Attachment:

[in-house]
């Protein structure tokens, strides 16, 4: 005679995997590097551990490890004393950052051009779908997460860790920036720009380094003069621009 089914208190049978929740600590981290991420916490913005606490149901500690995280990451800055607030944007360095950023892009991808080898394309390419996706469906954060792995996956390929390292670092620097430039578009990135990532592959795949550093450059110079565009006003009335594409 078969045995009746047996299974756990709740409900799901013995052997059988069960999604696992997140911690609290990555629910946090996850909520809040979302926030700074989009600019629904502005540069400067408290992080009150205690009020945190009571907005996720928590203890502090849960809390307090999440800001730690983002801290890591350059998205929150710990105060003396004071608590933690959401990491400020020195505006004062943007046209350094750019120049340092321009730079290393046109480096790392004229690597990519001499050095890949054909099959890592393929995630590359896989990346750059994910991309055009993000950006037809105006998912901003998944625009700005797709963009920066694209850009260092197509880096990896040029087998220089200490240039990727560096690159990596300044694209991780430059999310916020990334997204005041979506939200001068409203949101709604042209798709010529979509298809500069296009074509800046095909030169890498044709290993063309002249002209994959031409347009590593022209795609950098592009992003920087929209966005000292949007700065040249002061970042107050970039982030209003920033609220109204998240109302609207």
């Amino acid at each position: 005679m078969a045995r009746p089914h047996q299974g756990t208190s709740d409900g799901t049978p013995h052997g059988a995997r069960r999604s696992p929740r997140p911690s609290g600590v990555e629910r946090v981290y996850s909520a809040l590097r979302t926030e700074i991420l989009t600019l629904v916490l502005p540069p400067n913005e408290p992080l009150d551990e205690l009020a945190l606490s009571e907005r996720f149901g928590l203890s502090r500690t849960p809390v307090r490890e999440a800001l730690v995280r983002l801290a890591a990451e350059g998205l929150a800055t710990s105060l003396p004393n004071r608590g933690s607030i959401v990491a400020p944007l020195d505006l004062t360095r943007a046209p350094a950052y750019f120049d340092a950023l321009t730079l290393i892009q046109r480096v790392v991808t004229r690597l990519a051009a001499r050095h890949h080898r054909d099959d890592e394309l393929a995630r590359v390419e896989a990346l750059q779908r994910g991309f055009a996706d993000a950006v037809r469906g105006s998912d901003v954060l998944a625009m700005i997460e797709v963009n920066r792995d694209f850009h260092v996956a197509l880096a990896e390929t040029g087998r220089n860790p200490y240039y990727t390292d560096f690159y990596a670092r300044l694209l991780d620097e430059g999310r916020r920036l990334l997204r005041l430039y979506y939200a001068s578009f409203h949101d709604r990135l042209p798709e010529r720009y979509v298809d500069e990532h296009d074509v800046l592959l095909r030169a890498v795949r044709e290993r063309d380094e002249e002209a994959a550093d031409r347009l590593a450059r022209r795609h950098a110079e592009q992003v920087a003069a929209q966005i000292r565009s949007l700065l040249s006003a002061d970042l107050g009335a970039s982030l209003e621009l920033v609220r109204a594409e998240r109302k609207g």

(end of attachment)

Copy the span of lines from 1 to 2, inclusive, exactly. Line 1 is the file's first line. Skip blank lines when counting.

[in-house]
């Protein structure tokens, strides 16, 4: 005679995997590097551990490890004393950052051009779908997460860790920036720009380094003069621009 089914208190049978929740600590981290991420916490913005606490149901500690995280990451800055607030944007360095950023892009991808080898394309390419996706469906954060792995996956390929390292670092620097430039578009990135990532592959795949550093450059110079565009006003009335594409 078969045995009746047996299974756990709740409900799901013995052997059988069960999604696992997140911690609290990555629910946090996850909520809040979302926030700074989009600019629904502005540069400067408290992080009150205690009020945190009571907005996720928590203890502090849960809390307090999440800001730690983002801290890591350059998205929150710990105060003396004071608590933690959401990491400020020195505006004062943007046209350094750019120049340092321009730079290393046109480096790392004229690597990519001499050095890949054909099959890592393929995630590359896989990346750059994910991309055009993000950006037809105006998912901003998944625009700005797709963009920066694209850009260092197509880096990896040029087998220089200490240039990727560096690159990596300044694209991780430059999310916020990334997204005041979506939200001068409203949101709604042209798709010529979509298809500069296009074509800046095909030169890498044709290993063309002249002209994959031409347009590593022209795609950098592009992003920087929209966005000292949007700065040249002061970042107050970039982030209003920033609220109204998240109302609207």